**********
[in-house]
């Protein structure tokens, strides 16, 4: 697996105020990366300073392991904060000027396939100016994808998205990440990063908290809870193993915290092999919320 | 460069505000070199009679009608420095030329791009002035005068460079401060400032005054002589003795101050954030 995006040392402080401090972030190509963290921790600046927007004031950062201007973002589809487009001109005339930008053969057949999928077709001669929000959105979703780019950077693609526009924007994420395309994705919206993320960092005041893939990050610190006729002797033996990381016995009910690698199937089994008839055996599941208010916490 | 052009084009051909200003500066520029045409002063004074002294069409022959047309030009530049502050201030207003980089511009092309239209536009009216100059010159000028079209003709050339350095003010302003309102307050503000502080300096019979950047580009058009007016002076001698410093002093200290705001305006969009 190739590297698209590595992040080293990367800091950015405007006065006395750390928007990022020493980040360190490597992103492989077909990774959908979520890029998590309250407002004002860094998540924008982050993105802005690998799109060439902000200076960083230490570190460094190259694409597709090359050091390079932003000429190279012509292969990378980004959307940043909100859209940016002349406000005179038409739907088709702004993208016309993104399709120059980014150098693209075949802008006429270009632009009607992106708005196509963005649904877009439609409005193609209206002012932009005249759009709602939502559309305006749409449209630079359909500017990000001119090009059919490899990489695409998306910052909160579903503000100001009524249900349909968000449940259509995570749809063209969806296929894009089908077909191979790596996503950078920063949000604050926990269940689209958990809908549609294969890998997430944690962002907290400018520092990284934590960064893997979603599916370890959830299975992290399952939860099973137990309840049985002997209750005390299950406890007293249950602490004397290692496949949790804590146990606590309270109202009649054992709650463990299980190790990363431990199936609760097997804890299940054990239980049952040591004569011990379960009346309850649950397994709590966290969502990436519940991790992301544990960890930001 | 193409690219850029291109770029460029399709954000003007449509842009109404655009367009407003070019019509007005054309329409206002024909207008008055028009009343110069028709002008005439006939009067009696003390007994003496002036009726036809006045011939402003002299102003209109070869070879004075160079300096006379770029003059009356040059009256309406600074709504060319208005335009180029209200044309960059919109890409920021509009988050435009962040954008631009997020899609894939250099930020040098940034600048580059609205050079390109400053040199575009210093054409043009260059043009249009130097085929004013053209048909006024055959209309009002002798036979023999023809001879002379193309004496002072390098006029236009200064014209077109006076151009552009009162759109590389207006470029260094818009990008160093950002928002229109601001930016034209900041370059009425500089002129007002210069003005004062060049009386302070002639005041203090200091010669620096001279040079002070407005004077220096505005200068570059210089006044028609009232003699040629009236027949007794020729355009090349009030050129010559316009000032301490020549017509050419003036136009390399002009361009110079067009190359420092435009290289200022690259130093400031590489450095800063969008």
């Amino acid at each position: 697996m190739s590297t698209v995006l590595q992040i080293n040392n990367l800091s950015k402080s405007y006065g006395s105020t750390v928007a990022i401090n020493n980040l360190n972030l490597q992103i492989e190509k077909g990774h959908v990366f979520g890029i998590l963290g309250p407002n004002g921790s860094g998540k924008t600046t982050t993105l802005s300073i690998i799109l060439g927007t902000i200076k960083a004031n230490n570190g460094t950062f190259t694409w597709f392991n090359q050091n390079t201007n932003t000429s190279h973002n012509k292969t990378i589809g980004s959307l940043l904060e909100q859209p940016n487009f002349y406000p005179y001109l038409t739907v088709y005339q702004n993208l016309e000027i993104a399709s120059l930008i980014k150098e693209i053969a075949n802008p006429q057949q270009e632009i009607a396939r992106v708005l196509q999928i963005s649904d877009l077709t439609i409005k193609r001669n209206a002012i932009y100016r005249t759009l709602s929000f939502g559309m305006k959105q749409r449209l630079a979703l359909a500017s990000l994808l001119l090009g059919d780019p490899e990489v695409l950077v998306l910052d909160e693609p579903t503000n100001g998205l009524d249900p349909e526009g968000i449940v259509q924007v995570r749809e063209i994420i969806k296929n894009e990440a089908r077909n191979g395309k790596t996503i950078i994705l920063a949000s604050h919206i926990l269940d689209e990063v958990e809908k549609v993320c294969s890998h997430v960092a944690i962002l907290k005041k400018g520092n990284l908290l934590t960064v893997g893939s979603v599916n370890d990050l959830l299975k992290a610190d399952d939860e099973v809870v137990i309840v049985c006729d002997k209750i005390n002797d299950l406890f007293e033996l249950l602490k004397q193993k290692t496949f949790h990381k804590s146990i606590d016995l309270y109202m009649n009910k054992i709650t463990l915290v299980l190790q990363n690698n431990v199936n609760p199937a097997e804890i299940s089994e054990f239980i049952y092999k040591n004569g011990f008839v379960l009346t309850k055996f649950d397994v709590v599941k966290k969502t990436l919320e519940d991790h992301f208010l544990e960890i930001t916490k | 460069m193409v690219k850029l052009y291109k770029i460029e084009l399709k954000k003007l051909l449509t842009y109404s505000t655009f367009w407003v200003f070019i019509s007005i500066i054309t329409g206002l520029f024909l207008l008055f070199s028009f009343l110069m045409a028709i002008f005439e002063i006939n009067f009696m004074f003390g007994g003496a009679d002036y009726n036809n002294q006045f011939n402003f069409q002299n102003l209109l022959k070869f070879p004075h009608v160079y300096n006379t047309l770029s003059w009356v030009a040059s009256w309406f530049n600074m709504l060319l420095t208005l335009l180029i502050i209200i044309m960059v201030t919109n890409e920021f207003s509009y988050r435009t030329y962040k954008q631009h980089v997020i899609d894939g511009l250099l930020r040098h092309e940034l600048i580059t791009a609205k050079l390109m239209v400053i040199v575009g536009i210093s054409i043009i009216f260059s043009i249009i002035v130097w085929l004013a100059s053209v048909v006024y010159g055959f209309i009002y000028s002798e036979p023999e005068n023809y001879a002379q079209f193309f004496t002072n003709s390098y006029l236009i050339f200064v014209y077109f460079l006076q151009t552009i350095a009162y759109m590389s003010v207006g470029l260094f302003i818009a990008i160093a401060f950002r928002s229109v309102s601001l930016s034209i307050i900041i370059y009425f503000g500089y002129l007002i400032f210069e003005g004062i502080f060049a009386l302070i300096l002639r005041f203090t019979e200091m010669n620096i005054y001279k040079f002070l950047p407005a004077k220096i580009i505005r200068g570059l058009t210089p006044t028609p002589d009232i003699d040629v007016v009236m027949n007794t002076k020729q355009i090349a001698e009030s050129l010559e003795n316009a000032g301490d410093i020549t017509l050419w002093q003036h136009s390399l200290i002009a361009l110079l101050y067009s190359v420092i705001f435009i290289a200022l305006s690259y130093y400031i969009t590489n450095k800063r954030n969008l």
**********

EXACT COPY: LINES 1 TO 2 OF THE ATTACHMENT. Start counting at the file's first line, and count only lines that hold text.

[in-house]
């Protein structure tokens, strides 16, 4: 697996105020990366300073392991904060000027396939100016994808998205990440990063908290809870193993915290092999919320 | 460069505000070199009679009608420095030329791009002035005068460079401060400032005054002589003795101050954030 995006040392402080401090972030190509963290921790600046927007004031950062201007973002589809487009001109005339930008053969057949999928077709001669929000959105979703780019950077693609526009924007994420395309994705919206993320960092005041893939990050610190006729002797033996990381016995009910690698199937089994008839055996599941208010916490 | 052009084009051909200003500066520029045409002063004074002294069409022959047309030009530049502050201030207003980089511009092309239209536009009216100059010159000028079209003709050339350095003010302003309102307050503000502080300096019979950047580009058009007016002076001698410093002093200290705001305006969009 190739590297698209590595992040080293990367800091950015405007006065006395750390928007990022020493980040360190490597992103492989077909990774959908979520890029998590309250407002004002860094998540924008982050993105802005690998799109060439902000200076960083230490570190460094190259694409597709090359050091390079932003000429190279012509292969990378980004959307940043909100859209940016002349406000005179038409739907088709702004993208016309993104399709120059980014150098693209075949802008006429270009632009009607992106708005196509963005649904877009439609409005193609209206002012932009005249759009709602939502559309305006749409449209630079359909500017990000001119090009059919490899990489695409998306910052909160579903503000100001009524249900349909968000449940259509995570749809063209969806296929894009089908077909191979790596996503950078920063949000604050926990269940689209958990809908549609294969890998997430944690962002907290400018520092990284934590960064893997979603599916370890959830299975992290399952939860099973137990309840049985002997209750005390299950406890007293249950602490004397290692496949949790804590146990606590309270109202009649054992709650463990299980190790990363431990199936609760097997804890299940054990239980049952040591004569011990379960009346309850649950397994709590966290969502990436519940991790992301544990960890930001 | 193409690219850029291109770029460029399709954000003007449509842009109404655009367009407003070019019509007005054309329409206002024909207008008055028009009343110069028709002008005439006939009067009696003390007994003496002036009726036809006045011939402003002299102003209109070869070879004075160079300096006379770029003059009356040059009256309406600074709504060319208005335009180029209200044309960059919109890409920021509009988050435009962040954008631009997020899609894939250099930020040098940034600048580059609205050079390109400053040199575009210093054409043009260059043009249009130097085929004013053209048909006024055959209309009002002798036979023999023809001879002379193309004496002072390098006029236009200064014209077109006076151009552009009162759109590389207006470029260094818009990008160093950002928002229109601001930016034209900041370059009425500089002129007002210069003005004062060049009386302070002639005041203090200091010669620096001279040079002070407005004077220096505005200068570059210089006044028609009232003699040629009236027949007794020729355009090349009030050129010559316009000032301490020549017509050419003036136009390399002009361009110079067009190359420092435009290289200022690259130093400031590489450095800063969008």